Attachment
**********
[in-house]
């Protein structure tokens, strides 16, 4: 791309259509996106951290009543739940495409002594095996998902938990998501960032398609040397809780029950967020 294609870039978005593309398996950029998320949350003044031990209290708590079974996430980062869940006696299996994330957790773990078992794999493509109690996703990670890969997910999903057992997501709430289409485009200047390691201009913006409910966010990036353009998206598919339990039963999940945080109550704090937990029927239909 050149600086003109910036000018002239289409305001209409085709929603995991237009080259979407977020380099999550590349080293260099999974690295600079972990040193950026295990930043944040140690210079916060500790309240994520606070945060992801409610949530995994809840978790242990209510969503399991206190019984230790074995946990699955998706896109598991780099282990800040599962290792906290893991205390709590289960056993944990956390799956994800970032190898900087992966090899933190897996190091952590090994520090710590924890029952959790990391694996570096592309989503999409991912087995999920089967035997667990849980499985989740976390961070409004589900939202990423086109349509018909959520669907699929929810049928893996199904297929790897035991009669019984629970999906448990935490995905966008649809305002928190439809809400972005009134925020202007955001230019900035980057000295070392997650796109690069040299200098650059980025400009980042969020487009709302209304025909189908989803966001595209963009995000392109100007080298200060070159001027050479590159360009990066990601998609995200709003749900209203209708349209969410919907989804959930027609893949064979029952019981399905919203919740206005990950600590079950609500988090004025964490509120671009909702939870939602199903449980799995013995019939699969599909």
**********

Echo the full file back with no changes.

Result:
[in-house]
């Protein structure tokens, strides 16, 4: 791309259509996106951290009543739940495409002594095996998902938990998501960032398609040397809780029950967020 294609870039978005593309398996950029998320949350003044031990209290708590079974996430980062869940006696299996994330957790773990078992794999493509109690996703990670890969997910999903057992997501709430289409485009200047390691201009913006409910966010990036353009998206598919339990039963999940945080109550704090937990029927239909 050149600086003109910036000018002239289409305001209409085709929603995991237009080259979407977020380099999550590349080293260099999974690295600079972990040193950026295990930043944040140690210079916060500790309240994520606070945060992801409610949530995994809840978790242990209510969503399991206190019984230790074995946990699955998706896109598991780099282990800040599962290792906290893991205390709590289960056993944990956390799956994800970032190898900087992966090899933190897996190091952590090994520090710590924890029952959790990391694996570096592309989503999409991912087995999920089967035997667990849980499985989740976390961070409004589900939202990423086109349509018909959520669907699929929810049928893996199904297929790897035991009669019984629970999906448990935490995905966008649809305002928190439809809400972005009134925020202007955001230019900035980057000295070392997650796109690069040299200098650059980025400009980042969020487009709302209304025909189908989803966001595209963009995000392109100007080298200060070159001027050479590159360009990066990601998609995200709003749900209203209708349209969410919907989804959930027609893949064979029952019981399905919203919740206005990950600590079950609500988090004025964490509120671009909702939870939602199903449980799995013995019939699969599909």